Joao Moutinho. I once waxed some lyrical madness about Moutinho having the same tenacious urge for the ball as former Wolves madman Keith Downing. After I waxed then the laughter started, I laughed too, at the people that were laughing at me. Perhaps it was the way I wrote it, anyway. He has the same tenacious need to get the ball back into his possession, the same as ‘Psycho’ did but that is where the similarity ends isn’t it? Where Psycho tended to kick you in the balls with his football Moutinho tends to tickle them.
João can unroll his scroll of Honours with the various clubs he played for, Porto, Sporting Lisbon, Monaco…the scrollage is long, especially when you add in the European honours he won with his country. You can read about those elsewhere, what he did and how he did it but that’s empirical again and rarely means anything. I’m a firm believer in a person reflecting the place they were born. In João’s case Portimão in the Portuguese Algarve. It’s a beautiful little town and is picturesque, and it’s ice cream colours and blue skies hide a thing, a synchronous relationship with what they once were, a Carthaginian stronghold. It has two castles. A history of hard fought conquests by the Moors and a forced entry into what would become the Portuguese Kingdom. One famous Carthaginian you may have heard of is Hannibal. Not the lunatic played by Anthony Hopkins. The one which terrorised the Roman Empire for a good many years. When I found this out I laughed. João is Hannibal.
When João first signed for Wolves I was a bit nervous. All of a sudden these beautiful young Portuguese and Spanish players we were used to seeing roll in (and out) of the club had this 30 odd year old roll in. I had barely registered what Moutinho was about to be honest. I was thinking about the Jack Hayward years and the endless queue of ‘former Premier League’ players with ‘experience’ who fancied having a quick gobble at the Hayward tit while they forced their shattered limbs around Molineux for one last payday. This mixture of pissheads and cripples made me quiver a bit.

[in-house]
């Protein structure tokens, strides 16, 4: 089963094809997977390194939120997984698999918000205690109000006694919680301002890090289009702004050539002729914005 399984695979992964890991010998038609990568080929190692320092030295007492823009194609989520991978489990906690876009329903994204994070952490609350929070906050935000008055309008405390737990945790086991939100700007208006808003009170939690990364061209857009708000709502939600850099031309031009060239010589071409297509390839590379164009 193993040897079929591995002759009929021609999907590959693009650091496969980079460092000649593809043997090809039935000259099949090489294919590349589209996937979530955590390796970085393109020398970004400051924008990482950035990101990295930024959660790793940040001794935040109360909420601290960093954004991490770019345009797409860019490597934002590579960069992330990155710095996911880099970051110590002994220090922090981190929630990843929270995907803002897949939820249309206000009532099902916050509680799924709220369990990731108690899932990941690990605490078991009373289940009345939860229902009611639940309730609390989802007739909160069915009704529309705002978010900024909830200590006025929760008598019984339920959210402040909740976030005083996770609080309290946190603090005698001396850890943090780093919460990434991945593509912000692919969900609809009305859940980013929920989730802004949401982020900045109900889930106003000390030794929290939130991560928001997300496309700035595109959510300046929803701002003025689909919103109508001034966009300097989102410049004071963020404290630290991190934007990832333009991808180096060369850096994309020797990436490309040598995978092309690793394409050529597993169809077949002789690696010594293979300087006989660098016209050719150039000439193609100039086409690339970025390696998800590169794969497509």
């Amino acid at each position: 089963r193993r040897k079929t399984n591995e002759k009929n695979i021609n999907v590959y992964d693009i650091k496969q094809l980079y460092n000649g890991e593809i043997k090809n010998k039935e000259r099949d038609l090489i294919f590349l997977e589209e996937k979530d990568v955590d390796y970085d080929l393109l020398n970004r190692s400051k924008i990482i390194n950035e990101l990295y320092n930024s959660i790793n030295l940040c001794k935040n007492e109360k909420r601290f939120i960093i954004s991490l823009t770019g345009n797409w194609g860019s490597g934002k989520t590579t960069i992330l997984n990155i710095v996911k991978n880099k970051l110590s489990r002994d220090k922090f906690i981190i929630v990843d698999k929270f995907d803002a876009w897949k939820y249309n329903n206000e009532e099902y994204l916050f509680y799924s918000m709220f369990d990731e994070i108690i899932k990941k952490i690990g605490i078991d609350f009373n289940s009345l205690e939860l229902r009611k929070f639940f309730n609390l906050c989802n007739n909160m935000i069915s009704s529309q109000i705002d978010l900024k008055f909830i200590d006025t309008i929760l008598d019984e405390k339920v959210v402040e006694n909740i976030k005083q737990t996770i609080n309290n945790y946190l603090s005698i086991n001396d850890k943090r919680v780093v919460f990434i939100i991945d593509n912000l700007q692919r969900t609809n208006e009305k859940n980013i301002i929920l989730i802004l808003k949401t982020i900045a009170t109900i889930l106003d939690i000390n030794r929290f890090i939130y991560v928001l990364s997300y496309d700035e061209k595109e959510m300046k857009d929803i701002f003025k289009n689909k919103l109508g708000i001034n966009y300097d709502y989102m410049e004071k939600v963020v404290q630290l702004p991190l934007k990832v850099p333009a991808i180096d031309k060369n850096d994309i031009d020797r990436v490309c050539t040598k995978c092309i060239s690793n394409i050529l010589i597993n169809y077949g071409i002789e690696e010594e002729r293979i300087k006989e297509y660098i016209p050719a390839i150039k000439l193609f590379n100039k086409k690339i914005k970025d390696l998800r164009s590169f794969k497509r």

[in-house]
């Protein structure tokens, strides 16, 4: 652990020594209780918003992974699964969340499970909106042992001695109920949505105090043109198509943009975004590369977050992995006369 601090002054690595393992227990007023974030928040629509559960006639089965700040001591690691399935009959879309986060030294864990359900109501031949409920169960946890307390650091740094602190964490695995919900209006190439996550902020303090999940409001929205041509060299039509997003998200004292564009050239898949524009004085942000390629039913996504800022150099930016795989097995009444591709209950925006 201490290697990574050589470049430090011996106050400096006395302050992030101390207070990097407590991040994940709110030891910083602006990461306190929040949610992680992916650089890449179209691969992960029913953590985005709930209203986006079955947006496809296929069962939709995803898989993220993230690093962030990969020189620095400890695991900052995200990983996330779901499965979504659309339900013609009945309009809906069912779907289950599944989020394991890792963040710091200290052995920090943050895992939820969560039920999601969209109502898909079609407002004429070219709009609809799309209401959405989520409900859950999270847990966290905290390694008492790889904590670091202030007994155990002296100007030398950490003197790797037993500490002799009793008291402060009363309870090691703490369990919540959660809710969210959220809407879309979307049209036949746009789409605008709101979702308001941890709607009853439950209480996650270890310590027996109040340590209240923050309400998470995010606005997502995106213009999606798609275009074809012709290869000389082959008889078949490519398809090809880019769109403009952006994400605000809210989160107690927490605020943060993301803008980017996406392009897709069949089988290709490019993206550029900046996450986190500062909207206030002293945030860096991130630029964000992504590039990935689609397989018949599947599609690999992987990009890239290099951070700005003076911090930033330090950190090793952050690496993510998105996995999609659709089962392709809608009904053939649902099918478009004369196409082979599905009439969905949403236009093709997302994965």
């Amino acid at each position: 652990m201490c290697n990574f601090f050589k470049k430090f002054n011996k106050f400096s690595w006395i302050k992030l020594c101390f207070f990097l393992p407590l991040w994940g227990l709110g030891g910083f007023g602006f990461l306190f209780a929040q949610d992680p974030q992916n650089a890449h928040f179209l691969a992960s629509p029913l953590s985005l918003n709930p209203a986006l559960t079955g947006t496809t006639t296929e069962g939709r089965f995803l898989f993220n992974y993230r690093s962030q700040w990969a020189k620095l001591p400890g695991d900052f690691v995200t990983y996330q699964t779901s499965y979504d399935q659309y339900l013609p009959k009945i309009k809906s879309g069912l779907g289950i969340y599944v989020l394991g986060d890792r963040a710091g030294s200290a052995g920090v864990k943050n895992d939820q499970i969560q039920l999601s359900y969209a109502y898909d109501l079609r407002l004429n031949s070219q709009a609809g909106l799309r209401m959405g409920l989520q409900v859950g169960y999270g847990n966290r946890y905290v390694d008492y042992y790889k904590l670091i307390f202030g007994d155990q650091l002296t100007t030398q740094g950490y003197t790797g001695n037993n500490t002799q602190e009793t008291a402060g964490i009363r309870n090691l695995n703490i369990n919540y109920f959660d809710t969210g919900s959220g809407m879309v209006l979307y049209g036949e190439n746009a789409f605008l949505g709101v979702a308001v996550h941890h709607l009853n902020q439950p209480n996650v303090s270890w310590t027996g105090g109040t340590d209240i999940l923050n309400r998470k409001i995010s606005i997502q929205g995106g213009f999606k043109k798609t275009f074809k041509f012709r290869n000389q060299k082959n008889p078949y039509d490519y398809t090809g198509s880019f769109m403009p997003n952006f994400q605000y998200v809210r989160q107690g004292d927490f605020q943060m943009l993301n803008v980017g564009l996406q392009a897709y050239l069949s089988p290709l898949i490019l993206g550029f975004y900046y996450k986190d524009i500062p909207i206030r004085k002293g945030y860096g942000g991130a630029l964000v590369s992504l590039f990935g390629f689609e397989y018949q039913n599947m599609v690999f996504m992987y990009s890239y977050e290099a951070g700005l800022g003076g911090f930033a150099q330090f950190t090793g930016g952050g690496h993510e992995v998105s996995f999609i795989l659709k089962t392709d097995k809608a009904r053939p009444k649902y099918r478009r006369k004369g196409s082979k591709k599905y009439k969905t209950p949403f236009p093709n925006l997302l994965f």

So he turns up, moves Ruben Neves back into a more defensive roll, takes control of the midfield and starts to wax the lyrical football we know and love. The times I have stood on the Southbank and been absolutely astounded by Moutinho, well I’ve lost count. Now I just don’t even look around me, I just try to force down the little Butterflies that flutter around in my belly when he steezes another pass, another interception, plonks a corner in. When he waves at the Southbank thousands of grown men wave back. Love mate.
What can you write about a player like João? Volumes I suspect. His vision, his lifestyle, his Philosophy about Football. I could start to write pages and go game by game layering the text with metaphors and aphromisms. So it all becomes a confusing mess of words and we become like the players who have to play against Joao. It will all end in us falling over and eating grass, thumping the 5G Pitch, looking at the Referee. Is he the best player ever to wear the Gold and Black? I would say yes. It’s all relative of course. I never watched Hancocks and Wright play but I have watched every Wolves team since the days of Derek Dougan, Bailey, Richards et al. Moutinho is the best I have watched.
When my mind wanders during a game and ‘They’ have the ball, Moutinho reminds me of a kid who while enjoyimg a solitary kick about in the park is approached by a group of much bigger scrotes who take his ball off him. But it’s Joãos ball. He wants it back and he wants it back right now. There is a rage within him that is controlled perfectly and transformed into pure footballing beauty. There is a Hannibal within him for sure. Some of that Moorish/African Stoicism…some of that resistance that Portimão showed when a Greater Portugal annexed the town maybe? I’m quite happy to luxuriate in the thought that if Hannibal of the Carthaginians was told to put a kit on and get out there to play football then he would be Joao Moutinho.